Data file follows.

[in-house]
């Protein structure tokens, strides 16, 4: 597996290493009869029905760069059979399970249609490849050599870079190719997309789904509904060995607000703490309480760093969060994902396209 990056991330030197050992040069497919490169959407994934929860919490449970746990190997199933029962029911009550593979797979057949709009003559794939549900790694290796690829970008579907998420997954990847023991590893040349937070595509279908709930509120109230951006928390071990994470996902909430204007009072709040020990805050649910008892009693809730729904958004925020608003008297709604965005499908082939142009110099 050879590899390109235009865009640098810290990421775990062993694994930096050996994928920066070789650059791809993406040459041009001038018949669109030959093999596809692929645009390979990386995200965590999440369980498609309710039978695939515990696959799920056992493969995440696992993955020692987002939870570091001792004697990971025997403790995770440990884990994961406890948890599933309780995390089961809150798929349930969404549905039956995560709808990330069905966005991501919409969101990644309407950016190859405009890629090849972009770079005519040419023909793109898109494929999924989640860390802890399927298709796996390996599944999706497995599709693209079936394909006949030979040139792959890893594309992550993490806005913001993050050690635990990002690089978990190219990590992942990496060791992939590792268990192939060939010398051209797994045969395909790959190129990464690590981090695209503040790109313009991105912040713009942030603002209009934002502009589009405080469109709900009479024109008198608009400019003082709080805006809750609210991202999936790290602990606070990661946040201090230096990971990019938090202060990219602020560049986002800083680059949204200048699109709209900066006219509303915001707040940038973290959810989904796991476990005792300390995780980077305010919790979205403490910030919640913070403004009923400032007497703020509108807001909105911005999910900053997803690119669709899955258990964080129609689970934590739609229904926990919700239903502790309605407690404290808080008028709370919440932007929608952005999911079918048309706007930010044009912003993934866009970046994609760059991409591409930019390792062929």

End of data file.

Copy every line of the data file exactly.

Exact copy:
[in-house]
């Protein structure tokens, strides 16, 4: 597996290493009869029905760069059979399970249609490849050599870079190719997309789904509904060995607000703490309480760093969060994902396209 990056991330030197050992040069497919490169959407994934929860919490449970746990190997199933029962029911009550593979797979057949709009003559794939549900790694290796690829970008579907998420997954990847023991590893040349937070595509279908709930509120109230951006928390071990994470996902909430204007009072709040020990805050649910008892009693809730729904958004925020608003008297709604965005499908082939142009110099 050879590899390109235009865009640098810290990421775990062993694994930096050996994928920066070789650059791809993406040459041009001038018949669109030959093999596809692929645009390979990386995200965590999440369980498609309710039978695939515990696959799920056992493969995440696992993955020692987002939870570091001792004697990971025997403790995770440990884990994961406890948890599933309780995390089961809150798929349930969404549905039956995560709808990330069905966005991501919409969101990644309407950016190859405009890629090849972009770079005519040419023909793109898109494929999924989640860390802890399927298709796996390996599944999706497995599709693209079936394909006949030979040139792959890893594309992550993490806005913001993050050690635990990002690089978990190219990590992942990496060791992939590792268990192939060939010398051209797994045969395909790959190129990464690590981090695209503040790109313009991105912040713009942030603002209009934002502009589009405080469109709900009479024109008198608009400019003082709080805006809750609210991202999936790290602990606070990661946040201090230096990971990019938090202060990219602020560049986002800083680059949204200048699109709209900066006219509303915001707040940038973290959810989904796991476990005792300390995780980077305010919790979205403490910030919640913070403004009923400032007497703020509108807001909105911005999910900053997803690119669709899955258990964080129609689970934590739609229904926990919700239903502790309605407690404290808080008028709370919440932007929608952005999911079918048309706007930010044009912003993934866009970046994609760059991409591409930019390792062929």